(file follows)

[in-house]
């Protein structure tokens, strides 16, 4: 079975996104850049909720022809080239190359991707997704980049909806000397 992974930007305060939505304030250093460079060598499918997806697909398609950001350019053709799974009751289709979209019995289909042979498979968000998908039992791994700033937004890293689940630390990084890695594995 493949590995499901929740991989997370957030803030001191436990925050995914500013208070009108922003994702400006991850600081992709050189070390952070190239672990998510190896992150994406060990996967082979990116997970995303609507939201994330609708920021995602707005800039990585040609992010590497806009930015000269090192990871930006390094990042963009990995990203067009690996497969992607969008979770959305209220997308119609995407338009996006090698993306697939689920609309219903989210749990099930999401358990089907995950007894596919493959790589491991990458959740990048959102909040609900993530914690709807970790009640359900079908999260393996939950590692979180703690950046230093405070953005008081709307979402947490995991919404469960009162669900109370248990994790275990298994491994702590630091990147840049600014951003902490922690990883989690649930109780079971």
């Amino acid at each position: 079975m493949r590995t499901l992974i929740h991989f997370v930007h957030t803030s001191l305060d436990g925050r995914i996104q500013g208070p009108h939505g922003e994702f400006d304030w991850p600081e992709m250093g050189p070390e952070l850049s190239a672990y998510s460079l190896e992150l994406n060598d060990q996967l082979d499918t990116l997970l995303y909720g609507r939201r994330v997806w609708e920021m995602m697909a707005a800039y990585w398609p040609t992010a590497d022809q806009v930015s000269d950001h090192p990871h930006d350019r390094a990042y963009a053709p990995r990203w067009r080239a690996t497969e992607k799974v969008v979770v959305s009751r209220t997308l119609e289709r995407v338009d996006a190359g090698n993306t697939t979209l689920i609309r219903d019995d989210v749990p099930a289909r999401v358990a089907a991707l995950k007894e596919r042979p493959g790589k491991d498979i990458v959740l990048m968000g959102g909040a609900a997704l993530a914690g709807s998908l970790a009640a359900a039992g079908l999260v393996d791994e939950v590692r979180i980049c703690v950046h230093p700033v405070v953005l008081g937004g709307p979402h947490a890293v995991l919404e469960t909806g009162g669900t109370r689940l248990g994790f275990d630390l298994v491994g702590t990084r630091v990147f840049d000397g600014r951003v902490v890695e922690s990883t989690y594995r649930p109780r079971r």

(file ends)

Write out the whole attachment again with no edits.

[in-house]
């Protein structure tokens, strides 16, 4: 079975996104850049909720022809080239190359991707997704980049909806000397 992974930007305060939505304030250093460079060598499918997806697909398609950001350019053709799974009751289709979209019995289909042979498979968000998908039992791994700033937004890293689940630390990084890695594995 493949590995499901929740991989997370957030803030001191436990925050995914500013208070009108922003994702400006991850600081992709050189070390952070190239672990998510190896992150994406060990996967082979990116997970995303609507939201994330609708920021995602707005800039990585040609992010590497806009930015000269090192990871930006390094990042963009990995990203067009690996497969992607969008979770959305209220997308119609995407338009996006090698993306697939689920609309219903989210749990099930999401358990089907995950007894596919493959790589491991990458959740990048959102909040609900993530914690709807970790009640359900079908999260393996939950590692979180703690950046230093405070953005008081709307979402947490995991919404469960009162669900109370248990994790275990298994491994702590630091990147840049600014951003902490922690990883989690649930109780079971």
């Amino acid at each position: 079975m493949r590995t499901l992974i929740h991989f997370v930007h957030t803030s001191l305060d436990g925050r995914i996104q500013g208070p009108h939505g922003e994702f400006d304030w991850p600081e992709m250093g050189p070390e952070l850049s190239a672990y998510s460079l190896e992150l994406n060598d060990q996967l082979d499918t990116l997970l995303y909720g609507r939201r994330v997806w609708e920021m995602m697909a707005a800039y990585w398609p040609t992010a590497d022809q806009v930015s000269d950001h090192p990871h930006d350019r390094a990042y963009a053709p990995r990203w067009r080239a690996t497969e992607k799974v969008v979770v959305s009751r209220t997308l119609e289709r995407v338009d996006a190359g090698n993306t697939t979209l689920i609309r219903d019995d989210v749990p099930a289909r999401v358990a089907a991707l995950k007894e596919r042979p493959g790589k491991d498979i990458v959740l990048m968000g959102g909040a609900a997704l993530a914690g709807s998908l970790a009640a359900a039992g079908l999260v393996d791994e939950v590692r979180i980049c703690v950046h230093p700033v405070v953005l008081g937004g709307p979402h947490a890293v995991l919404e469960t909806g009162g669900t109370r689940l248990g994790f275990d630390l298994v491994g702590t990084r630091v990147f840049d000397g600014r951003v902490v890695e922690s990883t989690y594995r649930p109780r079971r």